Great strides have been made to reduce the number of smokers in the UK.
It would appear that legislation and public health campaigns to educate the public about the risks of smoking have been effective: in the year 2000, 27 per cent of the adult population
were regular smokers. By 2018
, data from the Office for National Statistics showed that this number had fallen to 14.7 per cent.
From an early age children are warned about the dangers of smoking. Rightly, the focus of PHSE lessons in schools is on the carcinogenic qualities of tobacco products as well as their expense. Much less has been said about accidents caused by smoking. Here is a guide to some of the hazards associated with smoking and how they might be avoided.
Smoking while driving
It is not against the law to smoke and drive in a private vehicle. However, if it causes distraction behind the wheel you could face a charge of careless driving. Rule 148 of the Highway Code includes smoking as one of a number of distractions to be avoided when driving or riding.
There have been a range of estimations about the number of incidents that are caused or contributed to by driver distraction. Road accident data suggests that in 2018, “distraction in vehicle” contributed to 2,647 incidents – three per cent of all of those reported on the road.
The Children and Families Act 2015 made smoking in cars with children an offence. In England, company vehicles are required to be smoke free at all times if they’re:
Smoking at work
- Used to transport members of the public, or
- Used in the course of paid or voluntary work by more than one person – regardless of whether they are in the vehicle at the same time.
Thankfully the cliché of a smoke-filled office from 1970s TV and films has been confined to history. Smoke-free legislation was introduced in England in 2007, banning smoking in nearly all enclosed workplaces and public spaces, following similar bans in Scotland and Wales.
The best practice for employers to avoid fires and the health impact of breathing in second-hand smoke is to have a designated place for smoking away from the building. The Health and Safety Executive
also recommends that employers develop a smoking policy that gives priority to the rights of non-smokers.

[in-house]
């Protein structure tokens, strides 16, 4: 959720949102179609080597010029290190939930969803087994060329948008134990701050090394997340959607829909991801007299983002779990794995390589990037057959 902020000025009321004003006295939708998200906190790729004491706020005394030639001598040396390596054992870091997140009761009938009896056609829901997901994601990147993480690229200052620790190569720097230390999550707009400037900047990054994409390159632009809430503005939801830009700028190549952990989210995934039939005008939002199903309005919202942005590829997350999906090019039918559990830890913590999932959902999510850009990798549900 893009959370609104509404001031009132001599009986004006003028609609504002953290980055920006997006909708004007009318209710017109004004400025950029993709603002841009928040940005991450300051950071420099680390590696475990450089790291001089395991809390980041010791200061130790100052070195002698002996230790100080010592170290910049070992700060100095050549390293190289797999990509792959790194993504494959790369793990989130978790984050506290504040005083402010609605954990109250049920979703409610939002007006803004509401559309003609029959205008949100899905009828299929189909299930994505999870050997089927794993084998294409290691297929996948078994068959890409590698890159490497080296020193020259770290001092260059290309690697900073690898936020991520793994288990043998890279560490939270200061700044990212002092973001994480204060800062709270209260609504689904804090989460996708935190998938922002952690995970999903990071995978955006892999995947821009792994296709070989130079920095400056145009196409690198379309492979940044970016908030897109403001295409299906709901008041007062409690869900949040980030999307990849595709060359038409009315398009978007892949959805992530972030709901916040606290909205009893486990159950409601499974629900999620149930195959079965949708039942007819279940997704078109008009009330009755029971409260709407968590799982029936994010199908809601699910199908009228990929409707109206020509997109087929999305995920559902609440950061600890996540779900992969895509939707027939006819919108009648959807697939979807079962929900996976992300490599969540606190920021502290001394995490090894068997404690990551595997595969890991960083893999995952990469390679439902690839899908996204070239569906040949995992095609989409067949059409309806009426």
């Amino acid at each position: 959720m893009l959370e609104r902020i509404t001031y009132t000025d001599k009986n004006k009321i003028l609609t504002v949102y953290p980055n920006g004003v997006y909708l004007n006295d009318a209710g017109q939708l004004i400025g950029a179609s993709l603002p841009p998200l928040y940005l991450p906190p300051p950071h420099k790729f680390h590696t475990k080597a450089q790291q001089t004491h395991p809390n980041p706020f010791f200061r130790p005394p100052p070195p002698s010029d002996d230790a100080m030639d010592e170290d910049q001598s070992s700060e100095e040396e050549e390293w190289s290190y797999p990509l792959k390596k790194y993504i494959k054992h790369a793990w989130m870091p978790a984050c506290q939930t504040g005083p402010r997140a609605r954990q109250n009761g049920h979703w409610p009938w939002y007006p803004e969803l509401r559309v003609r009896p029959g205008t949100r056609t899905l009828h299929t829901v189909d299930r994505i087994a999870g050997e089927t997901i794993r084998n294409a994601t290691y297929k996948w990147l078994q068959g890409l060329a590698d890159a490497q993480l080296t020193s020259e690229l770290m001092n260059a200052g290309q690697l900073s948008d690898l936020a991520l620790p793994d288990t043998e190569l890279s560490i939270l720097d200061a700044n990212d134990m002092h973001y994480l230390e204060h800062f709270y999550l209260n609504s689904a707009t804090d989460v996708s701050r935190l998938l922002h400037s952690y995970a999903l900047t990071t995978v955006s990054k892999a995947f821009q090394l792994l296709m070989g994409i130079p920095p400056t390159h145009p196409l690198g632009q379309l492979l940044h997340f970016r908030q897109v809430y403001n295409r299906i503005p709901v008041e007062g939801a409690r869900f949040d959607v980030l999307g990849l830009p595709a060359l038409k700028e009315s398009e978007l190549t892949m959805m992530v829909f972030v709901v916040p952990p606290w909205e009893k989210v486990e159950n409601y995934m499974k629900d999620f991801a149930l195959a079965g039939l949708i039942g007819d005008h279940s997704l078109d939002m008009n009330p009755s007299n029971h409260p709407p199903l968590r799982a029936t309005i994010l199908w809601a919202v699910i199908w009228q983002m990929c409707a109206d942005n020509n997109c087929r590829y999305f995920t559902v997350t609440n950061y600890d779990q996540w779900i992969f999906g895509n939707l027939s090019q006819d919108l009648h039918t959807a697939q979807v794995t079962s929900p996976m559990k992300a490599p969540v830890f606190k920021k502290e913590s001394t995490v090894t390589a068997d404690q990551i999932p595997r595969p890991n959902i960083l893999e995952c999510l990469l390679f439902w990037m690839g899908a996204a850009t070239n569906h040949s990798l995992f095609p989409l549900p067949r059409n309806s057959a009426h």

Smoking in the home
In addition to the health problems associated with breathing in smoke in a confined space, smoking is one of the most the common cause of fires in the home. Staggeringly, 26 per cent of all fire deaths are caused smoking related.
Thirty-six per cent of fires
reported between 2014 and 2015 were caused by smokers’ materials (i.e. cigarettes, cigars or pipe tobacco).
The advice from the fire service for avoiding a smoking-related fire is:
Time to quit?
- It's safer to smoke outside, but make sure cigarettes are put right out and disposed of properly
- Never smoke in bed, and avoid smoking on arm chairs and sofas – especially if you think you might fall asleep
- Take extra care when you’re tired, taking prescription drugs or if you’ve been drinking alcohol
- Use proper ashtrays, which can’t tip over and stub cigarettes out properly
- Don't balance cigars or cigarettes on the edge of an ashtray, or anything else – they can tip and fall as they burn away and cause a fire
- Don’t leave lit pipes or cigarettes unattended
- Always empty ashtrays carefully. Make sure smoking materials are out, cold and preferably wet them before throwing into a bin – never use a wastepaper basket
- Keep matches and lighters out of children’s reach, and buy a child-resistant lighter.
Smoking can cause cancer, accidents and can cost a moderate smoker more than £2,000 per year
With this in mind, if you think it is time to quit then there are plenty of free resources to help you, available through the NHS
Posted: 3/11/2020 11:51:52 AM